More writers might consider the "fi-core" alternative, as it is called, if the strike stretches out. "In a month, things could change dramatically," said Bob Guza, the head writer and producer on "General Hospital."

So far, the networks have continued showing original episodes of soaps. One reason is that many shows had been stockpiling scripts for almost a year in preparation for the strike.

Another, and one hardly anyone wants to talk about, is that the networks have apparently already replaced striking writers with non-guild members, producers, scabs and "fi-core" writers. Viewers have yet to see or judge the work of the replacements, but some say that the stockpiled scripts will soon be running out. Depending on the show, that could be anywhere from a few weeks to two months from now. A "General Hospital" writer said that the last team-written script aired Wednesday and that the last team-created story line would begin airing Friday.

Karen Harris, a writer on "General Hospital" who serves on the WGA daytime committee, said she had turned down offers to work on potential Internet soaps after she learned they were not covered by the guild. But writer Rick Draughon ("Days of Our Lives") took NBC up on an offer to create "Coastal Dreams," an original Internet soap produced after the network canceled its daytime series "Passions." Draughon took the job even though he doesn't receive benefits.

"It's better for one of us to get a foot in the door right now while it's an experiment than later when they've already hired a guild person," he said.

He said he had asked producers about paying pension and health benefits but was rebuffed. Other material taken from NBC Universal shows, including webisodes of "The Office" or scenes from "Battlestar Galactica," have been deemed "promo material," he said.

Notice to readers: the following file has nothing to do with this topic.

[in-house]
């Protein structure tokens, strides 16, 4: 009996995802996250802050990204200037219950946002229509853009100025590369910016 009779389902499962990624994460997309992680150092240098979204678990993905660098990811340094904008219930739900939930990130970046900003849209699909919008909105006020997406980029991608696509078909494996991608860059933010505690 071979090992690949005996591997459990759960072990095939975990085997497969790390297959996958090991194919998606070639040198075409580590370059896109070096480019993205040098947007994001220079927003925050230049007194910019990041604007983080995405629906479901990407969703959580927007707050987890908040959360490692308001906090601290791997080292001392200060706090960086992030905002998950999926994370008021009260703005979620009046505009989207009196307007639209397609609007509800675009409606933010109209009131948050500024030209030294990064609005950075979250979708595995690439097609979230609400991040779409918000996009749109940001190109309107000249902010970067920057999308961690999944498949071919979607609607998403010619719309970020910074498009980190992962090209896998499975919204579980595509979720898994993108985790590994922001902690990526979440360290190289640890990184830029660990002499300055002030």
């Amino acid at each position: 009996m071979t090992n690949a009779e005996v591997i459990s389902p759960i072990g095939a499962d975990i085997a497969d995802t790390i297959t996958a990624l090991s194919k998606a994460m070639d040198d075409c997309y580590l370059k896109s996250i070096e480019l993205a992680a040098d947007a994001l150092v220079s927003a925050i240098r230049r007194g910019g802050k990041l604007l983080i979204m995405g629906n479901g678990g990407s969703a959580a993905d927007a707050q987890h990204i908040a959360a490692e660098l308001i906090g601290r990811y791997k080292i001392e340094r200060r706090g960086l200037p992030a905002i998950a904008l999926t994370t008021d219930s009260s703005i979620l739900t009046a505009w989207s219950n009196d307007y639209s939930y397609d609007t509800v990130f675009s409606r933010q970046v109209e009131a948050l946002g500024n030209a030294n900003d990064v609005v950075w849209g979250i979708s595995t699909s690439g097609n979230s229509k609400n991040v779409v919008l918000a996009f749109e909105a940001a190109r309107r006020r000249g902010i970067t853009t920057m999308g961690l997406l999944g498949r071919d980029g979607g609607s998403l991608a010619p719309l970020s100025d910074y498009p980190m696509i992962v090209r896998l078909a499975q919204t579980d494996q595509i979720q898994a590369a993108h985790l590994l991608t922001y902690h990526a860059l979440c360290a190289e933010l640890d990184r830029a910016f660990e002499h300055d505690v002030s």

While "Coastal Dreams" was awaiting word of a second-season pickup, Draughon was picketing with colleagues outside CBS studios on Fairfax and Beverly recently. A handful of soap actors joined them in a show of support.

If any of them knew how production was continuing on the soaps without guild writers, no one wanted to say; that included network executives, who declined to comment.

"Nobody knows where these scripts come from," said Susan Flannery, lead actress on "The Bold and the Beautiful," as she walked the line. "It's a magic act like a pea under an acorn shell. Is it a bartender in Wisconsin or a janitor in the basement?"

Many of the soap writers on the picket line that day said they had expected scabs to keep the shows going.

Michelle Patrick, who writes for ABC's "All My Children" in New York, said the show would continue, "because they've got people scabbing in there. We don't know who. They shield their identity to protect them from repercussions from the guild. They work through e-mail, with false names."

She said a producer of another soap on a different network called her the first day of the strike to ask her to work as a scab.

"What she said is, 'We could protect your identity. No one would ever know. It would be completely secret. No one would ever find out,' " Patrick recalled as she picketed recently in front of ABC's W. 66th Street studio, where her show is taped.